Fig. 6

Ability of EPIC to detect differential methylation at distal regulatory elements defined using ENCODE DNAse hypersensitivity data. a, b Scatter plot showing overall agreement in DNA methylation between EPIC probes and WGBS across distal regulatory regions for (a) PrEC and (b) LNCaP. cf. Comparison of DNA methylation between EPIC and WGBS across distal regulatory regions. Tracks show ENCODE DHS data across 177 reference cell lines and PrEC and LNCaP DHS data separately; EPIC and WGBS methylation measurements for PrEC and LNCaP; and WGBS coverage for each site, with the 10X threshold represented by a dashed purple line for reference. Dark grey shading indicates regions that were not assayed by each technology. c Genomic region shows agreement in DNA methylation between EPIC probe and WGBS across distal regulatory region re13.110396155. PrEC features a DNAse sensitive peak and low methylation, while LNCaP lacks DNAse sensitivity and has high methylation. d Genomic region shows agreement in DNA methylation between EPIC probe and WGBS across distal regulatory region re22.41658115. LNCaP features a DNAse sensitive peak and low methylation, while PrEC lacks DNAse sensitivity and has high methylation. e Genomic region shows disagreement in DNA methylation between EPIC probe and WGBS across distal regulatory region re2.153430015 due to probe positioning. PrEC features a DNAse sensitive peak and high methylation at the border of the peak where the EPIC probe is located, but low methylation in the centre of the peak (not covered by EPIC probes). f Genomic region shows disagreement in DNA methylation between EPIC probe and WGBS, in both LNCaP and PrEC samples, across distal regulatory region re6.28654415

Notably, only a small number of DHSs (PrEC: 432 or ~0.5 %; LNCaP: 1377 or ~ 1.5 %) show large disagreements, i.e. lowly methylated (β ≤ 0.3) in WGBS and heavily methylated (β > 0.6) in EPIC or vice versa (Fig. 6a and b). Visual inspection of a subset of these ‘disagreement loci’, at reference DHSs present in a cell line and heavily methylated according to EPIC, revealed two common types of disagreement (Additional file 7: Figures S5 and S6). The first occurs when the methylation measurement of the EPIC probe is consistent with the WGBS methylation measurement at the single CpG site assayed, but due to probe positioning does not capture the variable methylation across the DHS (Fig. 6e). The second type of disagreement arises when the methylation measurement of the EPIC probe disagrees with the WGBS methylation at the single CpG site assayed, as well as the adjacent CpG sites, suggesting a technical artifact in the EPIC probe such as described for the HM450 array [1517] (Fig. 6f).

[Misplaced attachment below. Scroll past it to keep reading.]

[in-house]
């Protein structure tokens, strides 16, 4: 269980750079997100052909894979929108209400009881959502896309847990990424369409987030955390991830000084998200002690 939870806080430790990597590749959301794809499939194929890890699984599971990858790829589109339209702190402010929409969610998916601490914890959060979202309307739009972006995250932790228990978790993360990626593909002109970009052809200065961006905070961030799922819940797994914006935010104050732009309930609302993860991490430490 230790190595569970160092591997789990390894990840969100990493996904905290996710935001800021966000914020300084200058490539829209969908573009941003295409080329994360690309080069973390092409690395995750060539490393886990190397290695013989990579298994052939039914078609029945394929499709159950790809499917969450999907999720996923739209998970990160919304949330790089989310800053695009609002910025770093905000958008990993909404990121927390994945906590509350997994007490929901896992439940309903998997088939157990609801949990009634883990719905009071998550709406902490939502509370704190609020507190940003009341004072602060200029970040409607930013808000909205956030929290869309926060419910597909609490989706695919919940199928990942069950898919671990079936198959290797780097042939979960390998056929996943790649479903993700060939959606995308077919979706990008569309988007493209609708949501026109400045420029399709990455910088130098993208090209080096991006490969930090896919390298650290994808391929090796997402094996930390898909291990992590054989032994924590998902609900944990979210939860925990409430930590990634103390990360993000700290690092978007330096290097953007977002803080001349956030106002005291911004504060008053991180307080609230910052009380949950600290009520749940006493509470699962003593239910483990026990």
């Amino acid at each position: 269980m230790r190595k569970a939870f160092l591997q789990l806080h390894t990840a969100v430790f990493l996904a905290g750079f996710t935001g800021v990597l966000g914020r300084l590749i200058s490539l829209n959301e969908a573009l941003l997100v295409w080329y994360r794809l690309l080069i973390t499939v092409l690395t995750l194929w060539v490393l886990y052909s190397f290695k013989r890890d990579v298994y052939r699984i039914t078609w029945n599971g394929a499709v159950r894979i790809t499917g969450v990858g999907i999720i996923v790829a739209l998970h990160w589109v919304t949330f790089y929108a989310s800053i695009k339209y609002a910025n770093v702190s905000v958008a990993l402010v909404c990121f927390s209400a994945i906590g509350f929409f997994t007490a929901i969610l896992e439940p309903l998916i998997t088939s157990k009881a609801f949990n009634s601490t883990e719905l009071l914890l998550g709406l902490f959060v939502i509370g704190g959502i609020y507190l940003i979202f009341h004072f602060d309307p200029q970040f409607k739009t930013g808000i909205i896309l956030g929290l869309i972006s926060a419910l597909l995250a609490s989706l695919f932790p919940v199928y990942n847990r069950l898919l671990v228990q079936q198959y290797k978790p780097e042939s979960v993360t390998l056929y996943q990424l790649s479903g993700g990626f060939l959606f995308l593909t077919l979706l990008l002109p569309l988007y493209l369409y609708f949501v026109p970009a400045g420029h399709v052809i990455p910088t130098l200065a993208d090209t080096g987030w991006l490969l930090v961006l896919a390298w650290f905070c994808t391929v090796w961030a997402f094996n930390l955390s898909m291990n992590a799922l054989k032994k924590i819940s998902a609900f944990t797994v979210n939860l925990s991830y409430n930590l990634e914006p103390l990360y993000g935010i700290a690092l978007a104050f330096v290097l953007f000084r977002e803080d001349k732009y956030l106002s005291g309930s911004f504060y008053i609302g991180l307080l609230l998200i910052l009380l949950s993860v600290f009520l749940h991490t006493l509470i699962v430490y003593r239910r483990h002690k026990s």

Discussion

We have performed a comprehensive analysis of the new EPIC methylation array and find it to be a robust and reliable platform. The EPIC array almost doubles the content of the preceding HM450 array, retaining the majority of HM450 probes, and provides valuable new content. Two types of probe chemistry are used on the Infinium HM450 and EPIC methylation arrays. The new probes on the EPIC are primarily Type II probes, which take up less physical space on the array and are suitable for targeting the less CpG dense regions of the genome. The increase in Type II probe measurements is associated with a shifted distribution of methylation values compared to the HM450. A number of methods to correct for this are already available [2427] and we recommend that these should be utilised in data processing and interpretation of results. A subset of the probes on the array may have a confounded signal due to cross-reactivity or underlying genetic sequence variation. We have provided a full list of annotated probes to aid identification and filtering for EPIC array users in Additional file 1: Table S1; Additional file 2: Table S2; Additional file 3: Table S3; Additional file 4: Table S4; Additional file 5: Table S5 and Additional file 6: Table S6.

Comparison of matched samples run on EPIC and HM450 shows excellent agreement in methylation values and in the ability to detect sites of differential methylation between samples. The convincing cross-platform reproducibility paves the way for integration of new EPIC data with existing HM450 datasets. The reliability of the EPIC array for methylation evaluation is further shown through comparison between matched samples profiled on EPIC and WGBS. Even though the new content on the EPIC array is designed to target distal regulatory regions, the majority of regions are targeted by just one probe. Remarkably, we found that at the majority (~80 % of regions with a cross-platform difference < 20 %) of targeted distal regions the single EPIC probe accurately represents DNA methylation across the entire region. Where methylation at the EPIC probe did not represent the distal regulatory region, the probes were often located at CpG sites showing variable methylation compared to adjacent CpGs. An array platform will never be as comprehensive as WGBS, so researchers planning a more detailed investigation of regulatory regions would be advised to interrogate or validate methylation patterns across a critical region of interest using an independent technology.

Conclusion